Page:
Verditer Flycatcher

Verditer Flycatcher    Eumyias thalassinus


  • Eumyias : Greek word  eu- good; muia – fly
  • Thalassinus : Latin word for sea-green

Vernacular Names: Pun: Nili tik tiki, Ben: Puthir chitta, Nil-katkatia, Cachar: Dao-tisha lili gadeba, Lepcha: Sibyell-pho, Guj: Piroji makhimar, Harithnil makhimar, Mar: Nelima, Nilang Mashimar Mal: Neelameni

Distribution in India: Summer visitor to North East India and Himalayas and widespread winter visitor.

Description: Size of 15-16 cm, wt. of 15-20g. It is a medium-sized to large, slim, long-tailed, and upright flycatcher. The male of nominate race is almost entirely greenish-blue or turquoise-blue (verditer-blue), with brighter forehead and throat; upperwing and tail brighter cobalt-blue, inner webs of flight-feathers sooty or blackish; velvety black on lowermost forehead, lores and center of chin; pale tips of undertail-coverts; iris dark brown; bill and legs dark grey or blackish. Female is similar to male but slightly duller or greyer, has paler grey lores, with chin and upper throat finely barred greyish. It has an upright stance; flicks tail, most frequently on landing. The juvenile has dull turquoise head and upperparts heavily flecked, speckled or spotted with pale buff, underparts are similar but with larger pale buff to orange-buff spotting. The juvenile female is more heavily spotted buffish and duller on wings and tail than male; wing and tail are like adult adult, with buff tips of greater covert.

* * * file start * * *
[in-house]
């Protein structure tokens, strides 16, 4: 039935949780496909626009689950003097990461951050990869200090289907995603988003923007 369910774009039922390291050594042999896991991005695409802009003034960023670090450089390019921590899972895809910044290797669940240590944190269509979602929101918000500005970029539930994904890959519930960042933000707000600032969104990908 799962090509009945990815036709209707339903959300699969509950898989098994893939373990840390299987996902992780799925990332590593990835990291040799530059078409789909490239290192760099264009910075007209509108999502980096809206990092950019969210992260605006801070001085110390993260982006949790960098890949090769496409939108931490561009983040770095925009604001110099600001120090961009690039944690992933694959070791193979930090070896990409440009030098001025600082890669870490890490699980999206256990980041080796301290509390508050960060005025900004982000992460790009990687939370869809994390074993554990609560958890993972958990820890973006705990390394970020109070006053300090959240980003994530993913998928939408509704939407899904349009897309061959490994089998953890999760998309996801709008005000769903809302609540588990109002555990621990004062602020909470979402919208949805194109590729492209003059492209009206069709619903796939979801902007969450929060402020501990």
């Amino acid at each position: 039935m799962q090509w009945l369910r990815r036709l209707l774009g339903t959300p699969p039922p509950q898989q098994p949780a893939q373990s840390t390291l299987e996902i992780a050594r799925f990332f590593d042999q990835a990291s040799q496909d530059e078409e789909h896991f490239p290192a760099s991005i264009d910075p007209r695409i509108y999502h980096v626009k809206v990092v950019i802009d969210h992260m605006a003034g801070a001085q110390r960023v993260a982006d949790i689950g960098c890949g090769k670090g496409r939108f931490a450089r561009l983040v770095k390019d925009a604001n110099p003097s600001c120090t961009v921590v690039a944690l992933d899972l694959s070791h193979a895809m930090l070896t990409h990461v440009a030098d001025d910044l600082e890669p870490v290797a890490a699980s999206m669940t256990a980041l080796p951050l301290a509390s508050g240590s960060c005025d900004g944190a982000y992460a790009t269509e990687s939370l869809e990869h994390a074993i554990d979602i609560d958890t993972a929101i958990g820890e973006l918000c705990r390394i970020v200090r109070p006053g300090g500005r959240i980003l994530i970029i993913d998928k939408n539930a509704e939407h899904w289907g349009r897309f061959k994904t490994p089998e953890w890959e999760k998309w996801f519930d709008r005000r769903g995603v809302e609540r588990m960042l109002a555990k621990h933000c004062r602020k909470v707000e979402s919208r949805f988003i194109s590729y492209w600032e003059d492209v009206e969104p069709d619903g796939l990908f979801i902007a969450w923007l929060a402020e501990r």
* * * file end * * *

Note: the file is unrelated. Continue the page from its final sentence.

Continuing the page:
Habitat:It is found in open lowland and lower montane forest, including edges, clearings and bushes along streams, edges of cultivation, tall tree groves, also parks and gardens; breeds in Himalayas at 1200–3000 m.

Food Habits:It eats small invertebrates and ripe berries. It is usually solitary or in pairs, occasionally several pairs occupying same area of open forest; also associates loosely with other flycatchers, Ioras, leaf-warblers and Drongos. It is conspicuous; forages from fairly high, open and often exposed perches, including roadside wires, posts and treetops. Actively hawks insects in flight, variably returning to original perch; also flutters in foliage to dislodge insects, and may drop to ground to pick up prey.

Breeding Habits: They breed in Apr-Aug in India.  The nest is built by both sexes. The nest is a large open cup of green moss, conifer needles, grass and leaves, placed in holes or crevice in tree trunk or wall, or in epiphytic fern  or on ground. It lays a clutch of 3–4 eggs. The incubation and care of young is done by both sexes.